Now if the caller says that the coach favors kids who pay $250 to go to his summer camp and has told parents that players who don't attend aren't likely to play for him, you may have a story.

    You could dig a little see if there is a correlation. Ask others if this is standard or unusual, then have at the guy.

    If you are just fishing or swining out of the blue asking tough questions, you are gonna get a bad reaction or let the person dance out of it. If you are prepared, hey, you're just doing your job.

    Kind like buying a new car. You go in and demand to know what the invoice price is and say you'll only pay $100 more, you won't get far.

    You go in knowing what the car cost the deal and show him you are prepared, he will deal with you.
  7. Tom Petty

    Tom Petty Guest

    ace - you're absolutely correct on the parent thing, those things you brush off.

    on the other matter, when i routinely wrote a helluva lot more than i do now and covered preps, i had great relationships with a great deal of my coaches and athletic directors and asked what a lot of people would interpret as awkward questions just to get them out there and not let 'em fester. parents talk, a lot, and therefore make a ton of things up in their own minds and would whisper shit into my ear.

    i'd turn around, openly talk with athletic director from school B and say: 'hey dave, there's a rumor mill running rampant and i have to ask to either extinguish the rumor or dig further into the matter ... but, parent A (without being IDed) said ... is there any truth to that?'

    99 percent of the time the AD would laugh and give a 'shit man, (long explanation)' and it would be over. parent A would come back, i'd explain the situation and 95 percent of the time the parent would be happy because: A) what was being said wasn't true and B) the paper was doing its job and they had someone in me who wasn't afraid to 'get it out there.'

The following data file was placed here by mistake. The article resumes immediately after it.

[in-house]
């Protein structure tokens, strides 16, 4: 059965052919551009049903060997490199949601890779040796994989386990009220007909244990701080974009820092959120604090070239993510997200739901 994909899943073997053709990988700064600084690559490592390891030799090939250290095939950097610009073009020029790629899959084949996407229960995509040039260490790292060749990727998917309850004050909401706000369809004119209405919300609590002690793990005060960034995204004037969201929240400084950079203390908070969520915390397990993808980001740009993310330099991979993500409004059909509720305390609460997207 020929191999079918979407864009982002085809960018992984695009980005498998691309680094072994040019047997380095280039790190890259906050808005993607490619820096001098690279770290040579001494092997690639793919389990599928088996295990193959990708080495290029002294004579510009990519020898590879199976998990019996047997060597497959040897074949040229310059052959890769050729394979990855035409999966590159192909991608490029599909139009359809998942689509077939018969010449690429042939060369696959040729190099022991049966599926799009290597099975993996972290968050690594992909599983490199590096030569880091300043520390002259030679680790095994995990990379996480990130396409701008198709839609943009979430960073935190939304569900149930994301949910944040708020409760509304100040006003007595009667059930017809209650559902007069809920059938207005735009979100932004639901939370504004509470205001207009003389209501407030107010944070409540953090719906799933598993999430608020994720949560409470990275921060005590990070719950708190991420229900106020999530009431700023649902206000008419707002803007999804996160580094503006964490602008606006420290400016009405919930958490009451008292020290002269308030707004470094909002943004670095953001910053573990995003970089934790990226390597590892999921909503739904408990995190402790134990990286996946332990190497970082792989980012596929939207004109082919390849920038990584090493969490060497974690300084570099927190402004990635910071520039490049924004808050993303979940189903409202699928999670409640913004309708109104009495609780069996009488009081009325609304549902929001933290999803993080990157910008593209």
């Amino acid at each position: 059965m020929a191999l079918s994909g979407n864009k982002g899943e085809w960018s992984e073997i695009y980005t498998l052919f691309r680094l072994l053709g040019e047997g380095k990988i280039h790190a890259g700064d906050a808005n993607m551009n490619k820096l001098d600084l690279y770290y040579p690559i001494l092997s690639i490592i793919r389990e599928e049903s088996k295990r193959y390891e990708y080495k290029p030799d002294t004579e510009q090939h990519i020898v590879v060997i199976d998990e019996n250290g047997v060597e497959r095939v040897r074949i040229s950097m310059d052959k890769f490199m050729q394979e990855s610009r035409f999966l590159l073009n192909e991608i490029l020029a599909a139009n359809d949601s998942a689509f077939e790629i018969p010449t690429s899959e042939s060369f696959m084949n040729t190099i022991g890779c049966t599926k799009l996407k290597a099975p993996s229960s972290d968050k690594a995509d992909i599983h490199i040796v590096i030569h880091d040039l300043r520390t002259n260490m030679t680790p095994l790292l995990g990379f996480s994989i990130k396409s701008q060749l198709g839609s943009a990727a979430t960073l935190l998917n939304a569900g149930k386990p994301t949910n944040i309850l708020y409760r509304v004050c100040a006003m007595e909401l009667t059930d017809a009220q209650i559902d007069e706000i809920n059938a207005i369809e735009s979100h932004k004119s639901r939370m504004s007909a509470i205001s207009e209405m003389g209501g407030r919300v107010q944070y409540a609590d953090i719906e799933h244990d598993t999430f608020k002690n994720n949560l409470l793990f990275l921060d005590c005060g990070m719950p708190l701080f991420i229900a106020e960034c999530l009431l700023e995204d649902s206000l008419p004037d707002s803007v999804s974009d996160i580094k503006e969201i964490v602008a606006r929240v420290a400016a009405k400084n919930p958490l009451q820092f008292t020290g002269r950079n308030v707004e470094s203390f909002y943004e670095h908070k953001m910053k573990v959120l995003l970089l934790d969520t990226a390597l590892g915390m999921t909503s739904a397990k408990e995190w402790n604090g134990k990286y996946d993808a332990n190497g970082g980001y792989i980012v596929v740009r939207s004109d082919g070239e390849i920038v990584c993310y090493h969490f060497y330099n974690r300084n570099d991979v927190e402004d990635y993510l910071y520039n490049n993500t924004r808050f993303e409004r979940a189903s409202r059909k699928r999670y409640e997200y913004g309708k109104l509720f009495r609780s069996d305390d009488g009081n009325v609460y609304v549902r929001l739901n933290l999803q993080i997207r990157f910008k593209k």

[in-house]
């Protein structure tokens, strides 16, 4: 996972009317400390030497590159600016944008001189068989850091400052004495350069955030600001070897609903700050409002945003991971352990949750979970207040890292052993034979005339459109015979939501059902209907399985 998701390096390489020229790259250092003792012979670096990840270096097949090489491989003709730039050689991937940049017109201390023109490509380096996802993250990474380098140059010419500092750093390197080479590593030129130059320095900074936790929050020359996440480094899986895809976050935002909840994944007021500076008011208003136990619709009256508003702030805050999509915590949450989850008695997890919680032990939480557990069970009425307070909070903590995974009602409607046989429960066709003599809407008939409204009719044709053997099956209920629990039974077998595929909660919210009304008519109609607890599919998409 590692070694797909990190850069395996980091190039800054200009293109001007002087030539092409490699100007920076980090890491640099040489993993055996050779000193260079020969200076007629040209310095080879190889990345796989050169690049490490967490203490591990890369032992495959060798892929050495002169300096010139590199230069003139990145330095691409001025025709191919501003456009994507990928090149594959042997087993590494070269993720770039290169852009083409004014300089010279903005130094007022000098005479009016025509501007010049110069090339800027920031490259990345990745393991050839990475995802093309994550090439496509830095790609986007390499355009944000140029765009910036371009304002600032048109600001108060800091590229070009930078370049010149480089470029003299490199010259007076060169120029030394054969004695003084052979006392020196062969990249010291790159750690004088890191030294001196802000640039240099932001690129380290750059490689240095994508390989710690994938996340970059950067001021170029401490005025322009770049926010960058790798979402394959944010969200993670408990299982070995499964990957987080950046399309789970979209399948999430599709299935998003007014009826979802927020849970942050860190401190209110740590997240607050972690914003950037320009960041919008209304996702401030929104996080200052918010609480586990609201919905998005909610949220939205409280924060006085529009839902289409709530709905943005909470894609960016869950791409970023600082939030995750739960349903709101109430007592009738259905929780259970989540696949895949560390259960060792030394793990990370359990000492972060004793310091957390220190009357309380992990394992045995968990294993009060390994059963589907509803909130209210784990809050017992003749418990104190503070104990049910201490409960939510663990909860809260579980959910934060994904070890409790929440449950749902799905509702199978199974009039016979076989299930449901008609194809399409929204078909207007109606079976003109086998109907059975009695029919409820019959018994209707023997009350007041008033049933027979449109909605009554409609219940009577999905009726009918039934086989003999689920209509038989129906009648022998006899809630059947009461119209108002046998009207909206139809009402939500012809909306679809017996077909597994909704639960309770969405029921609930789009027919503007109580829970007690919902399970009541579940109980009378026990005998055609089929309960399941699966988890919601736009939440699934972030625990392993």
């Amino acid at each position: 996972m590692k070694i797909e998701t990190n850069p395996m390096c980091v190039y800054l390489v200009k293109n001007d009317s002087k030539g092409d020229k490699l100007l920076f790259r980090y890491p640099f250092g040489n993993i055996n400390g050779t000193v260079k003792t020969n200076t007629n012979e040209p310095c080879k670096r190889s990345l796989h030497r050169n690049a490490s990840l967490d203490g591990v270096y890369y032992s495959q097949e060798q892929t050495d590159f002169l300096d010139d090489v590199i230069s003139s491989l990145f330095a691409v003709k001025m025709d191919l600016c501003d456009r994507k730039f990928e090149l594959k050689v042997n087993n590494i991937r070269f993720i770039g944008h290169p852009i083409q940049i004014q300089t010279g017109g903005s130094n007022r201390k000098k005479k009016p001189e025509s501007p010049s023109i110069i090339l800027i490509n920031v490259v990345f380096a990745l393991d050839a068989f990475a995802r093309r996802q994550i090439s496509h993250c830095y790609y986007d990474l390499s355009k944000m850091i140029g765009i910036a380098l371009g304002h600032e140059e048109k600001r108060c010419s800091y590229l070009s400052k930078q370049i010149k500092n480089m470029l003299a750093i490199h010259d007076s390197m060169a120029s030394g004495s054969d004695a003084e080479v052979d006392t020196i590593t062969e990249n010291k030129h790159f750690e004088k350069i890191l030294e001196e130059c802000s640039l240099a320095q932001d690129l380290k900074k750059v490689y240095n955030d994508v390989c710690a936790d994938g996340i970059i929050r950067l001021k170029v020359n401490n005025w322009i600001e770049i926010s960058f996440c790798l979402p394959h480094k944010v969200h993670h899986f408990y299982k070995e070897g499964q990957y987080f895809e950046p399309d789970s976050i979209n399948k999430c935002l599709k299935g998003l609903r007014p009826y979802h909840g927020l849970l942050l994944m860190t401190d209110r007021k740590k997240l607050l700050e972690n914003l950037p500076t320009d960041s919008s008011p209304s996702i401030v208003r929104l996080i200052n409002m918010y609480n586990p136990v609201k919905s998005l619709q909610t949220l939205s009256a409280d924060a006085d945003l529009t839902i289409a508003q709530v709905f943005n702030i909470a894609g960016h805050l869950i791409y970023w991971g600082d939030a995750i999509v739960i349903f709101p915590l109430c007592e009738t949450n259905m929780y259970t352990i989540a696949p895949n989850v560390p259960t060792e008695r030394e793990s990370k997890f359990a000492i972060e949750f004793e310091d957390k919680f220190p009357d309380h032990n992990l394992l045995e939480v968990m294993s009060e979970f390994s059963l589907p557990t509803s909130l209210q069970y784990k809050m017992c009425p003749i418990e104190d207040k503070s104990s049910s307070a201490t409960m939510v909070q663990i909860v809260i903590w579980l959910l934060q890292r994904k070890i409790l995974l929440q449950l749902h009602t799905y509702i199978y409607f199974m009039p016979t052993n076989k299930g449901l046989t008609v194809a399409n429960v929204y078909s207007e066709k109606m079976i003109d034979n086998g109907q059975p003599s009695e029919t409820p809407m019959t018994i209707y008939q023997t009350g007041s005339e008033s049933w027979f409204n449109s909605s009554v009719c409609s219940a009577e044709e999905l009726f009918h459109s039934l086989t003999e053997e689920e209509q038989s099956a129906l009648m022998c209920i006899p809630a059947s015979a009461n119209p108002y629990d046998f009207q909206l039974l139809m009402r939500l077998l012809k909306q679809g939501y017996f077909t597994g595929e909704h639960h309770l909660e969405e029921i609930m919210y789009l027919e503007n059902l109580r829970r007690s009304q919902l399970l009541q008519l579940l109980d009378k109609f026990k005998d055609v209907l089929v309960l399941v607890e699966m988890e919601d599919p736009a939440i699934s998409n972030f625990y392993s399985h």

but, one of those times, i came to learn that a coach, at our second largest school, rationalized abusing kids, actually striking them and i had a two-part series with a column. people respected the fact i had the nuts to ask the guy the question straight up.

    i don't understand why so many on this thread believe 'getting it out there' is a bad thing and destroys sources. actually, most of the time, you're doing everyone involved a favor by having a sack.
  8. DyePack

    DyePack New Member

    Speaking of asking the tough question:

    Have you ever been kicked in the sack?
  9. Tom Petty

    Tom Petty Guest

    yup - it was in the third grade at recess by a little girl who reminds me a lot of you.
  10. DyePack

    DyePack New Member

    At last, a worthy opponent.
  11. Tom Petty

    Tom Petty Guest

    yup, oh yeah, "have you ever been kicked in the sack?"

    a guy really has to bring his A game when you're at the table.
  12. farmerjerome

    farmerjerome Active Member

    Just wondering, anyone know of any good (okay, and cheap) books on the subject? Specifically ethics in sports or ethics in small newspapers.